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How to Get Rid of Exhaustion

author image Rachel Nall
Rachel Nall began writing in 2003. She is a former managing editor for custom health publications, including physician journals. She has written for The Associated Press and "Jezebel," "Charleston," "Chatter" and "Reach" magazines. Nall is currently pursuing her Bachelor of Science in Nursing at the University of Tennessee.
How to Get Rid of Exhaustion
woman sleeping at her home office desk Photo Credit George Doyle/Stockbyte/Getty Images

Exhaustion means more than an occasional yawn at work. If you constantly feel fatigued, there may be aspects of your life -- your diet, stress levels and lack of exercise -- that are contributing to your exhaustion levels. To fight fatigue, you must make time for yourself, putting your health and well-being first.

Step 1

Drink plenty of water each day. Fatigue can be a sign of dehydration. Start each day with a large glass of water and continue drinking water steadily throughout the day -- don’t wait until you feel thirsty, which can indicate you already are dehydrated.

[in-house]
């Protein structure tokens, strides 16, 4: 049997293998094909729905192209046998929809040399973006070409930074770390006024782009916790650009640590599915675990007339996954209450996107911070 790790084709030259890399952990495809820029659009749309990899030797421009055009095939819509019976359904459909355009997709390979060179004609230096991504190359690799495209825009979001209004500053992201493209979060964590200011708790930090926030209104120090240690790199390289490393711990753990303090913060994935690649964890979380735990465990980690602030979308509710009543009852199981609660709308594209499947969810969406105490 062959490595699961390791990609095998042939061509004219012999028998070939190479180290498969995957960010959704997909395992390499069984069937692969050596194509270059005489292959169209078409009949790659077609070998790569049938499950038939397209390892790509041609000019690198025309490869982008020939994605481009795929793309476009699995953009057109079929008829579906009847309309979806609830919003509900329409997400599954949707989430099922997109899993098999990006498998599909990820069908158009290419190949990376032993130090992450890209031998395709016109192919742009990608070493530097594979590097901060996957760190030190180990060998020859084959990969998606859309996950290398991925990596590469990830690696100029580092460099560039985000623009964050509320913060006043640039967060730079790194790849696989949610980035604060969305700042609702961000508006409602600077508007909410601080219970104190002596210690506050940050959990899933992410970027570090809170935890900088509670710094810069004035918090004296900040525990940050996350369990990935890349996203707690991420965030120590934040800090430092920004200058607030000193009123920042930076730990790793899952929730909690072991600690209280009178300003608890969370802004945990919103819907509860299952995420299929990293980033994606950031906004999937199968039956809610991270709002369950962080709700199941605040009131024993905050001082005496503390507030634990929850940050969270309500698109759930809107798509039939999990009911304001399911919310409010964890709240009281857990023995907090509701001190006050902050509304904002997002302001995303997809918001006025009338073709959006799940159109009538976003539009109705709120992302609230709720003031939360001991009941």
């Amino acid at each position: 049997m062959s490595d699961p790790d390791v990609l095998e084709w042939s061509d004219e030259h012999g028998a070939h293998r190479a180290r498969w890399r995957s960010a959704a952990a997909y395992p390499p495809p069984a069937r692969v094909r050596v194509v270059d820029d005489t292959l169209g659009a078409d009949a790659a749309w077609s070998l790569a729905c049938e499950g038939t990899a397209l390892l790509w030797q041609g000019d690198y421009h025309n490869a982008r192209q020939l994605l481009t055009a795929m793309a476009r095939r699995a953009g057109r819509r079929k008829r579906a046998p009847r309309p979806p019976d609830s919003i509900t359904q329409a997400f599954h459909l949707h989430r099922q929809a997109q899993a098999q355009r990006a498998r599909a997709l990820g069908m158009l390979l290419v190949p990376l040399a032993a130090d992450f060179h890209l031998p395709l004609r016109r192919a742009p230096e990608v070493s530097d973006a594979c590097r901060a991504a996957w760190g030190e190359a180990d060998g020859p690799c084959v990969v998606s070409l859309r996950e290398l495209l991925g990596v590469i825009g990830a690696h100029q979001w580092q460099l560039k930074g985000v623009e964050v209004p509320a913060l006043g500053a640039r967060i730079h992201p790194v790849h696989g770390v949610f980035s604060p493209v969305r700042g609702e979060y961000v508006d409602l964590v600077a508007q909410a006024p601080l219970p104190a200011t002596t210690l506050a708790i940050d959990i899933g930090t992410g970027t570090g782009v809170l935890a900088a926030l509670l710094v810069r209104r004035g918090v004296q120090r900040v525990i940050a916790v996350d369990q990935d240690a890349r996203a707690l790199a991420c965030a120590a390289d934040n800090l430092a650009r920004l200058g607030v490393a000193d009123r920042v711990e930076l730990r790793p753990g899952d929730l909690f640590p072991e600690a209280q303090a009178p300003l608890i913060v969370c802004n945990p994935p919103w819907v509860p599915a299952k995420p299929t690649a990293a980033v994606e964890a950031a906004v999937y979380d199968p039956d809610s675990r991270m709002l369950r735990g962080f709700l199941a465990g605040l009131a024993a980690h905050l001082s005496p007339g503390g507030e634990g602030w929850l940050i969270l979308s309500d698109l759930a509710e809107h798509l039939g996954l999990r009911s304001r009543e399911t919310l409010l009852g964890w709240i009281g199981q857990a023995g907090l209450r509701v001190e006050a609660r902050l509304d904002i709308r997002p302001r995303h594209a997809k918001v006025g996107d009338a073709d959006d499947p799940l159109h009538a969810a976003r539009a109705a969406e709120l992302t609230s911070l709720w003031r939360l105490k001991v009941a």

Step 2

Increase your intake of healthy foods -- fruits, vegetables and whole grains. Refraining from eating foods that contain sugar, caffeine and added chemicals can make you feel more energetic and help prevent that midday crash.

Step 3

Add a protein source to each of your meals and snacks. Add an egg to breakfast, eat a handful of unsalted nuts, add grilled chicken to your salad or snack on low-fat yogurt.

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Step 4

Meditate to relieve stress. Find a place that is calm and soothing -- the bathtub, your bedroom or a peaceful view. Breathe deeply for 10 minutes, picturing a serene place or listening to calming music. If you are having trouble focusing, choose a mantra or saying that you can repeat.

Step 5

Take a walk. Walking for 15 to 30 minutes can get your blood flowing and increase oxygen to your tissues. If you are short on time for a walk, perform push-ups or squats for one to two minutes at a time. At the very least, take the stairs instead of the elevator or park your car further away from the building.

Step 6

Increase the amount of lighting in your home and/or office. A poorly lit area can signal the brain that it is night, and your body should be winding down. Signal the body that it is time to perk up with more lighting -- blue especially tends to signal to the body that it is time to increase energy levels, according to CNN Health.

Step 7

Turn off your technology. Repeated cell phone calls, e-mail beeps or 24-hour news can increase your stress and cause your work life to spill into your home life, according to CNN Health. Taking a day -- or at least an hour -- during which you are free from these bells and whistles can re-energize you.

Step 8

Go to sleep at the same time each night in a darkened room, with the proper temperature and the appropriate amount of silence. A white noise machine, fan or soft music can help you experience better sleep, according to CNN Health.

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